Oil and Gas
The global oil and gas industry is yet to fully recover to the pre-pandemic level despite a year-to-date (YTD) gain of over 50% in oil prices and a little less than a 100million barrel per day (mb/d) of global oil demand in 2021. The emergence of Covid-19 variants and their associated restrictions hit oil demand and benchmark prices in 2021.
The oil market also witnessed supply disruptions on Hurricane Ida and Hurricane Nicolas in the U.S. Gulf of Mexico. Over 17.5m barrels were lost to the market with Hurricane Ida alone. Overall, underinvestment in the oil industry also fueled oil supply shortages.
Meanwhile, the industry saw increased calls and commitments to net-zero emission by 2050, particularly during the G7 summits and UN COP26 summit in Glasgow. Whereas most advanced economies, non-governmental agencies, and international financial institutions made immediate commitments to end investment in fossil fuels, the Organization of Petroleum Exporting Countries (OPEC) and its allies, a group jointly called OPEC+ maintained that the global oil and gas industry needs more investment in fossil fuels to avoid energy crisis.
In Nigeria assets divestment by the International Oil Companies (IOCs), passage of the Petroleum Industry Act (PIA, 2021), and the Gas Expansion Programme of the government dominate activities in the industry in 2021. The global transition to cleaner energy and the operational issues across onshore and shallow water facilities prompted moves by the IOCs to divest their assets from Nigeria. In turn, the Federal Government hastened the ratification of the Petroleum Industry Bill to clarify the legal, regulatory and fiscal framework of the Nigerian petroleum industry. The government has said it expects the PIA to discourage the divestment of the IOCs from Nigeria, attract new investors, and promote gas development as a transition fuel for the country. Notwithstanding the PIA, several activities kept the global and domestic oil markets active in 2021.
Global Oil Market in 2021
In 2021, the global oil demand recovered from its record low in 2020 but remained below the pre-pandemic level of 100mb/d. The recovery was supported by stimulus packages and progressive vaccination across the globe, which led to considerable growth in consumption and international travel as more economies eased their restrictions.
Although demand sustained its positive growth in the major part of the year, there were waves of the existing Covid-19 variants in the second and third quarters and a new variant in the fourth quarter. Essentially, waves of the Delta Covid-19 variant reported in Europe and Asia as well as the weak industrial activities in those regions weigh in on the global oil demand in mid-year 2021. The emergence of a new variant- Omicron disrupted demand between November and early December. However, with continued progress and discoveries in vaccines and antibody therapies, as well as the seasonal winter oil demand, the average oil demand for 2021 settled at about 96.6mb/d, 3.4mb/d below the 2019 level (see chart 22 below).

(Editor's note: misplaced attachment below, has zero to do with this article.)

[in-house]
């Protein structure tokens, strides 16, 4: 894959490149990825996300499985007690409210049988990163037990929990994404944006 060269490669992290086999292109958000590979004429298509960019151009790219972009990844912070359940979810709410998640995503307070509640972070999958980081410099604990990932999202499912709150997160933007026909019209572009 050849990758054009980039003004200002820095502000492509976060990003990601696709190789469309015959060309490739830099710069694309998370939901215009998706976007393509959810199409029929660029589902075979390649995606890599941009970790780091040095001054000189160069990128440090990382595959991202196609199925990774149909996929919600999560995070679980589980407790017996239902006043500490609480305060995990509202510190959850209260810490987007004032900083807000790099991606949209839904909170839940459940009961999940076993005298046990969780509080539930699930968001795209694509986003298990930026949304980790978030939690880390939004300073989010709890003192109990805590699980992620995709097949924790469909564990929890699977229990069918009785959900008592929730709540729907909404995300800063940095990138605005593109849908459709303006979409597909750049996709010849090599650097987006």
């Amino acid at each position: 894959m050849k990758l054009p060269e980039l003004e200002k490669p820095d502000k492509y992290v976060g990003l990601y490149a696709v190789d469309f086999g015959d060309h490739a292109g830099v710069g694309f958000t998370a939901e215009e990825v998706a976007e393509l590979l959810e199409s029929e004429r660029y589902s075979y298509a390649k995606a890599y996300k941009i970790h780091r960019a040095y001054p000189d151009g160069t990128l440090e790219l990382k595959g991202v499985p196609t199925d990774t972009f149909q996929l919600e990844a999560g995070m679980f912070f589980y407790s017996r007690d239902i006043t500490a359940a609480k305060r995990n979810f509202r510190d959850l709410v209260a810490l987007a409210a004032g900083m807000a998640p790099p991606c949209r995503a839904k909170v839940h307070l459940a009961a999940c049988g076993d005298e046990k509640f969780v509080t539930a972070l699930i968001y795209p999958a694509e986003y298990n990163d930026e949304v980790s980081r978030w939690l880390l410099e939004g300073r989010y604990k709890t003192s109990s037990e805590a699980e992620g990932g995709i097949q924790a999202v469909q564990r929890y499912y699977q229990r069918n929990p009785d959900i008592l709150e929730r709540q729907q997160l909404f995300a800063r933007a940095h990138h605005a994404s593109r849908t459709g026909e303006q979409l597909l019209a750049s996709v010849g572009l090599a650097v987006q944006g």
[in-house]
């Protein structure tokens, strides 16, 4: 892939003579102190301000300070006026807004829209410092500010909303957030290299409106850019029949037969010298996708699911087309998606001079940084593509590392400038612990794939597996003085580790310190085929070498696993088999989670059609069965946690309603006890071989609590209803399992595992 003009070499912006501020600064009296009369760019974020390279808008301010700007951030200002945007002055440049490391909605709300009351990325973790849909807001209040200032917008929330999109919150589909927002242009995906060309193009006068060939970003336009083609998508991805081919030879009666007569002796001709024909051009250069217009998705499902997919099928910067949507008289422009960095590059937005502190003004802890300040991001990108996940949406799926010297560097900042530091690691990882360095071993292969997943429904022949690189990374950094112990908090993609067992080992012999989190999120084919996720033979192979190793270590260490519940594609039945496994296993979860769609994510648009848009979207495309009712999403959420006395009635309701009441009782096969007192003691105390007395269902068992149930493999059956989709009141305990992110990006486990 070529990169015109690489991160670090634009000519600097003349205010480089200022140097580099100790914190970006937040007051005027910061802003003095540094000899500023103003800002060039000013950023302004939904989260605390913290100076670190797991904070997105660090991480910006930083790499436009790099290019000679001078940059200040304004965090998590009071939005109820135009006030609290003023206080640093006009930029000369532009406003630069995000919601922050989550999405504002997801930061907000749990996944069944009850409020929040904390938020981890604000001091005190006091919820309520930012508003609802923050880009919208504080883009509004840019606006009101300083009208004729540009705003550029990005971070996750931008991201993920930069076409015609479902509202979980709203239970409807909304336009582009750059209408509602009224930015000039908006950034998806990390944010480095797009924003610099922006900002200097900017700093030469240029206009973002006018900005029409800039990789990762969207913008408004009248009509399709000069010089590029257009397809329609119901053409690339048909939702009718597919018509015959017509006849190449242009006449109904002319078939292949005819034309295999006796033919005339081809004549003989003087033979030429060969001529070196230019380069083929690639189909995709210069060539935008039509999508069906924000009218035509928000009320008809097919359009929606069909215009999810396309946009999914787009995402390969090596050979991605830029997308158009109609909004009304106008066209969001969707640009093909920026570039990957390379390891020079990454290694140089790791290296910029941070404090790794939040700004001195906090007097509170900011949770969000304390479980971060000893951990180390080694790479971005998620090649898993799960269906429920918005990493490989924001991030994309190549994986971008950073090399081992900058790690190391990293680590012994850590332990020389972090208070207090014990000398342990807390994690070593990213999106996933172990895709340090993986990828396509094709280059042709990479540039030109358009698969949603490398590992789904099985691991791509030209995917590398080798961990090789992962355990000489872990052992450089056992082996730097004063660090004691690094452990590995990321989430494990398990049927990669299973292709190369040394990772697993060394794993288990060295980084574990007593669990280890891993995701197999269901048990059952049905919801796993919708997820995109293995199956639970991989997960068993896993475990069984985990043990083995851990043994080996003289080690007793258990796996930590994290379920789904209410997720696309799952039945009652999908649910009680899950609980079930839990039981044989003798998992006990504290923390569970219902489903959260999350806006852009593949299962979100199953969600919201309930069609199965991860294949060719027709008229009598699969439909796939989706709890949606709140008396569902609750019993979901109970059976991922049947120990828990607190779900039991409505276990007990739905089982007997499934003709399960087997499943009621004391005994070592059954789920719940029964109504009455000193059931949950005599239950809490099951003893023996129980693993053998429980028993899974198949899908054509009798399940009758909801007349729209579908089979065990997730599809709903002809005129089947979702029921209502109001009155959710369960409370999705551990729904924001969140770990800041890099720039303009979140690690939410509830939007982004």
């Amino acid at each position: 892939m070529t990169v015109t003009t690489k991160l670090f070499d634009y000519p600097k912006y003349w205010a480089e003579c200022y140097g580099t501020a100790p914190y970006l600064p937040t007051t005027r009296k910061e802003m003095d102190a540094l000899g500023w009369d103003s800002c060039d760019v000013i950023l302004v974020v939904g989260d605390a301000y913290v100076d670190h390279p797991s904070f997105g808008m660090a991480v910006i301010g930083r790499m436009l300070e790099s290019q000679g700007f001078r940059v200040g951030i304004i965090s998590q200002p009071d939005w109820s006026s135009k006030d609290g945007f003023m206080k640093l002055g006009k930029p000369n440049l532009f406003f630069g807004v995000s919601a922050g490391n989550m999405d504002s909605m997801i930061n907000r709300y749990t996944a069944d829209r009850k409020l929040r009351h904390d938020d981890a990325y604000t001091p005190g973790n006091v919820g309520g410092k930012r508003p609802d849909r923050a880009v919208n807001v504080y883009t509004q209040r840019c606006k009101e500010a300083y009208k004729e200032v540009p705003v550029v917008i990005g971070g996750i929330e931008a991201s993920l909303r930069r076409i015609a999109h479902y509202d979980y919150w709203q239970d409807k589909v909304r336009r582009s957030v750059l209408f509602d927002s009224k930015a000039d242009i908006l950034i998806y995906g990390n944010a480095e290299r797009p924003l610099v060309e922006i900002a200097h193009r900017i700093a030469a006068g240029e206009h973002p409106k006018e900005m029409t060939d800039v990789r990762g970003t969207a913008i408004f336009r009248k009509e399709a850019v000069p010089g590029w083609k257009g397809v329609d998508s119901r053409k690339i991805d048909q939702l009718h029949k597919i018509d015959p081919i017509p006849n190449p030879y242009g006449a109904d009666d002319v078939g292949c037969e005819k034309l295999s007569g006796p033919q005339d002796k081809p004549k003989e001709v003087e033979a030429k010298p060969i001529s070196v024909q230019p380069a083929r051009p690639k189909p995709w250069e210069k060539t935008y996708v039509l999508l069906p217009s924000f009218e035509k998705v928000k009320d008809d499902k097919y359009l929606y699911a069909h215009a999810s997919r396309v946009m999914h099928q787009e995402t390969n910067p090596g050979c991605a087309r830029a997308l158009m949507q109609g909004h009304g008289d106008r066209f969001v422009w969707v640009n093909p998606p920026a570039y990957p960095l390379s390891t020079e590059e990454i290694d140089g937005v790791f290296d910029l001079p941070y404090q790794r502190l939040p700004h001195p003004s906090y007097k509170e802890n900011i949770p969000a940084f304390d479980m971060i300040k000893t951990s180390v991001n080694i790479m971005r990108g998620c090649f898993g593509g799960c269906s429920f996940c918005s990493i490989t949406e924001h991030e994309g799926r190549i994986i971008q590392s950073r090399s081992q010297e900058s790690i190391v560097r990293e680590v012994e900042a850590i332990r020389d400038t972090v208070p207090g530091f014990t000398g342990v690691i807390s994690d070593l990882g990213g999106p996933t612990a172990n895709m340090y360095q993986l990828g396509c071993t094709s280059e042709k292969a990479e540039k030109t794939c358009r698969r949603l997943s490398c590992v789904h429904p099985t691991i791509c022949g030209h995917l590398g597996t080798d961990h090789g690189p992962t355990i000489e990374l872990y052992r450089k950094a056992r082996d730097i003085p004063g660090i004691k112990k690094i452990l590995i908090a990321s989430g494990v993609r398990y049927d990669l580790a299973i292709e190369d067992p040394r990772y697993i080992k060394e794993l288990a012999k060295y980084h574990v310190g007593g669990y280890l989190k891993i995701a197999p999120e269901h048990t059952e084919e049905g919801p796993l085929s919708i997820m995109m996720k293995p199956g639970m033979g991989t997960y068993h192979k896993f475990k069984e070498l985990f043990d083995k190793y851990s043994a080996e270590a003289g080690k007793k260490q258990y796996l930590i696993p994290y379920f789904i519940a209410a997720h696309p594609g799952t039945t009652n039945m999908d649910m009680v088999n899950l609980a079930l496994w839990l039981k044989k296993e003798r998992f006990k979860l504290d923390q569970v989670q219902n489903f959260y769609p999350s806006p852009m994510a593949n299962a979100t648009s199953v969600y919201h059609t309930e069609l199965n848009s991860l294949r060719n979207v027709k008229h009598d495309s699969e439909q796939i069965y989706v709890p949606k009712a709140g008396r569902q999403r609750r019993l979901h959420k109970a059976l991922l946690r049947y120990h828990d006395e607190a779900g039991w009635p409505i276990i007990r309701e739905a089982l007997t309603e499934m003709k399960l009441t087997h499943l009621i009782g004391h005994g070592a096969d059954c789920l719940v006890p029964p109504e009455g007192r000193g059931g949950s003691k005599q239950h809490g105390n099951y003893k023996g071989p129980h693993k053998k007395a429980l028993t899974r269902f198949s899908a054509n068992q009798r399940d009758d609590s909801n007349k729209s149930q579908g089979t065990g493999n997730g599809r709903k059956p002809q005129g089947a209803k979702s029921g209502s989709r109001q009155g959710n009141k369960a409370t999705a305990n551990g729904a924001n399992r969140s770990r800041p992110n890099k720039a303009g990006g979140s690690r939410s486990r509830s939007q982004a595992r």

* OPEC’s Predictions
In the OECD countries, there were larger-than-expected oil demands in H1 2021. However, oil demand struggled to recover to the pre-pandemic level due to lower demand for industrial and transportation fuels for the rest of the year. Oil demand within the OECD for 2021 mirrored the slow phase of economic growth due to supply chain disruptions and the uptick in COVID-19 cases.
Meanwhile, non-OECD’s oil demand in 2021 fluctuated for the better part of the year on demand swings from China and India. China’s crude imports started the year relatively high but fell to an average of 8.9 mb/d in October, the lowest since February, as refiners lacked import quotas and mobility remained limited on the back of the Zero-Covid-19 policy implemented in the country. Indiaâ€™s crude imports also fell to an average of 4.0 mb/d in October, following 2 months of successive gains. Thus, the Covid-19 and supply chain induced soft patches in H2 2021 across Asia impacted considerably on the global oil demand in 2021.
Oil demand also suffered some setbacks in the Middle East and Russia on mobility restrictions to curtail the spread of the Covid-19. While Russia has returned to the pre-pandemic level, Middle East countries are yet to recover to the pre-pandemic level.
In Africa, the slow vaccination campaign and the emergence of a new variant hindered the full recovery of economic activities in the continent. They tightened the expected growth in oil demand.
Despite the divergence in recovery efforts, several factors influenced the global oil demand in 2021.
The global oil supply for the year 2021 was driven mainly by the decision of OPEC+, which strived to achieve balance in the oil market.
The share of OPEC in global oil production stood at about 27.7% in 2021, with an average production of about 26.32 mb/d.
* OPEC’s Predictions
To balance the market, OPEC+ agreed and maintained its plan to gradually ease its 2020 production cut to the market in 2021. Although the cartel agreed to release 400,000 b/d of crude oil to the market from August 2021 based on prevailing market conditions, outputs from the cartel struggled to measure up with targets. OPEC+ compliance with oil production cuts stood at about 117% in Q4 2021, an indication that the cartel struggled to meet up with agreed targets.